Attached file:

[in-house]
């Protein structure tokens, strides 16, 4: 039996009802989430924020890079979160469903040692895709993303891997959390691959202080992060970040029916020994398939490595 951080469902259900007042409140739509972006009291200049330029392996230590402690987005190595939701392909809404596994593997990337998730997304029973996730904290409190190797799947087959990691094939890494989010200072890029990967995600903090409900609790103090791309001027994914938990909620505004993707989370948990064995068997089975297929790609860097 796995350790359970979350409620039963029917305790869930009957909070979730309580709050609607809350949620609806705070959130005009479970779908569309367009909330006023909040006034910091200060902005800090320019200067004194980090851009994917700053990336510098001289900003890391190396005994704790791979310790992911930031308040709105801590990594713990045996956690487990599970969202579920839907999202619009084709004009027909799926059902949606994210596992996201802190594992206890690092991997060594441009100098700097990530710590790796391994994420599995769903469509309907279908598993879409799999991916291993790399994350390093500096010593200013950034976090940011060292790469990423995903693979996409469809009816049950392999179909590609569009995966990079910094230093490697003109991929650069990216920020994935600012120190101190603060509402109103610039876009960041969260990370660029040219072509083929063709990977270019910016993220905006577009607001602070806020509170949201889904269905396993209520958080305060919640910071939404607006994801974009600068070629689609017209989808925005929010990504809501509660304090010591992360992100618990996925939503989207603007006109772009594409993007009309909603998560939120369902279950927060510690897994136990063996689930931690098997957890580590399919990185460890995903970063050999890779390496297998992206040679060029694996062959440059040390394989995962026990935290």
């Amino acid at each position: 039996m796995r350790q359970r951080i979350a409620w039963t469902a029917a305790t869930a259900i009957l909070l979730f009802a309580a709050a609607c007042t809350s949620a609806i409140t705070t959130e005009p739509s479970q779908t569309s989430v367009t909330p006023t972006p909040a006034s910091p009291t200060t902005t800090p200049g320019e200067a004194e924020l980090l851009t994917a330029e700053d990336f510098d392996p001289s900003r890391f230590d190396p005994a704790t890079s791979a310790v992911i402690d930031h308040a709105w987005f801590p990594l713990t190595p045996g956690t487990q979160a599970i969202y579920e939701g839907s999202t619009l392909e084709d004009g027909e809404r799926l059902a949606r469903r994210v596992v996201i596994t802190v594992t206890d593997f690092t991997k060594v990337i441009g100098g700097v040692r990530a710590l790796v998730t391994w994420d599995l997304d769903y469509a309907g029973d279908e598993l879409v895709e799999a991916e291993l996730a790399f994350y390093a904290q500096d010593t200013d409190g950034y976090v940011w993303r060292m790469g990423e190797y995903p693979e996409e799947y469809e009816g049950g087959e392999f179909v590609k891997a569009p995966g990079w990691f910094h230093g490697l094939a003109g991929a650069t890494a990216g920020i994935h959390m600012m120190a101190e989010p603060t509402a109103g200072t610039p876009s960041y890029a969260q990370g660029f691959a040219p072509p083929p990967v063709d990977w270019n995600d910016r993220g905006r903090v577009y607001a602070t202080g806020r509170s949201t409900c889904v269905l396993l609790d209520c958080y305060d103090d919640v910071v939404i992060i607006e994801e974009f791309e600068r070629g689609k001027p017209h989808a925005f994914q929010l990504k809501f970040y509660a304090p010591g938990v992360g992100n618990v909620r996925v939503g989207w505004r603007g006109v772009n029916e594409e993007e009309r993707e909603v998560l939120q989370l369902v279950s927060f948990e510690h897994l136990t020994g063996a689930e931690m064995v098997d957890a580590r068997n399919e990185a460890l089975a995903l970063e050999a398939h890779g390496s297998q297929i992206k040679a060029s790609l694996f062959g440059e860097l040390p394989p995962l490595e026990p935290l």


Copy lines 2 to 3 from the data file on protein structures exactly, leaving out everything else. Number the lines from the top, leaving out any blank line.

């Protein structure tokens, strides 16, 4: 039996009802989430924020890079979160469903040692895709993303891997959390691959202080992060970040029916020994398939490595 951080469902259900007042409140739509972006009291200049330029392996230590402690987005190595939701392909809404596994593997990337998730997304029973996730904290409190190797799947087959990691094939890494989010200072890029990967995600903090409900609790103090791309001027994914938990909620505004993707989370948990064995068997089975297929790609860097 796995350790359970979350409620039963029917305790869930009957909070979730309580709050609607809350949620609806705070959130005009479970779908569309367009909330006023909040006034910091200060902005800090320019200067004194980090851009994917700053990336510098001289900003890391190396005994704790791979310790992911930031308040709105801590990594713990045996956690487990599970969202579920839907999202619009084709004009027909799926059902949606994210596992996201802190594992206890690092991997060594441009100098700097990530710590790796391994994420599995769903469509309907279908598993879409799999991916291993790399994350390093500096010593200013950034976090940011060292790469990423995903693979996409469809009816049950392999179909590609569009995966990079910094230093490697003109991929650069990216920020994935600012120190101190603060509402109103610039876009960041969260990370660029040219072509083929063709990977270019910016993220905006577009607001602070806020509170949201889904269905396993209520958080305060919640910071939404607006994801974009600068070629689609017209989808925005929010990504809501509660304090010591992360992100618990996925939503989207603007006109772009594409993007009309909603998560939120369902279950927060510690897994136990063996689930931690098997957890580590399919990185460890995903970063050999890779390496297998992206040679060029694996062959440059040390394989995962026990935290």
């Amino acid at each position: 039996m796995r350790q359970r951080i979350a409620w039963t469902a029917a305790t869930a259900i009957l909070l979730f009802a309580a709050a609607c007042t809350s949620a609806i409140t705070t959130e005009p739509s479970q779908t569309s989430v367009t909330p006023t972006p909040a006034s910091p009291t200060t902005t800090p200049g320019e200067a004194e924020l980090l851009t994917a330029e700053d990336f510098d392996p001289s900003r890391f230590d190396p005994a704790t890079s791979a310790v992911i402690d930031h308040a709105w987005f801590p990594l713990t190595p045996g956690t487990q979160a599970i969202y579920e939701g839907s999202t619009l392909e084709d004009g027909e809404r799926l059902a949606r469903r994210v596992v996201i596994t802190v594992t206890d593997f690092t991997k060594v990337i441009g100098g700097v040692r990530a710590l790796v998730t391994w994420d599995l997304d769903y469509a309907g029973d279908e598993l879409v895709e799999a991916e291993l996730a790399f994350y390093a904290q500096d010593t200013d409190g950034y976090v940011w993303r060292m790469g990423e190797y995903p693979e996409e799947y469809e009816g049950g087959e392999f179909v590609k891997a569009p995966g990079w990691f910094h230093g490697l094939a003109g991929a650069t890494a990216g920020i994935h959390m600012m120190a101190e989010p603060t509402a109103g200072t610039p876009s960041y890029a969260q990370g660029f691959a040219p072509p083929p990967v063709d990977w270019n995600d910016r993220g905006r903090v577009y607001a602070t202080g806020r509170s949201t409900c889904v269905l396993l609790d209520c958080y305060d103090d919640v910071v939404i992060i607006e994801e974009f791309e600068r070629g689609k001027p017209h989808a925005f994914q929010l990504k809501f970040y509660a304090p010591g938990v992360g992100n618990v909620r996925v939503g989207w505004r603007g006109v772009n029916e594409e993007e009309r993707e909603v998560l939120q989370l369902v279950s927060f948990e510690h897994l136990t020994g063996a689930e931690m064995v098997d957890a580590r068997n399919e990185a460890l089975a995903l970063e050999a398939h890779g390496s297998q297929i992206k040679a060029s790609l694996f062959g440059e860097l040390p394989p995962l490595e026990p935290l």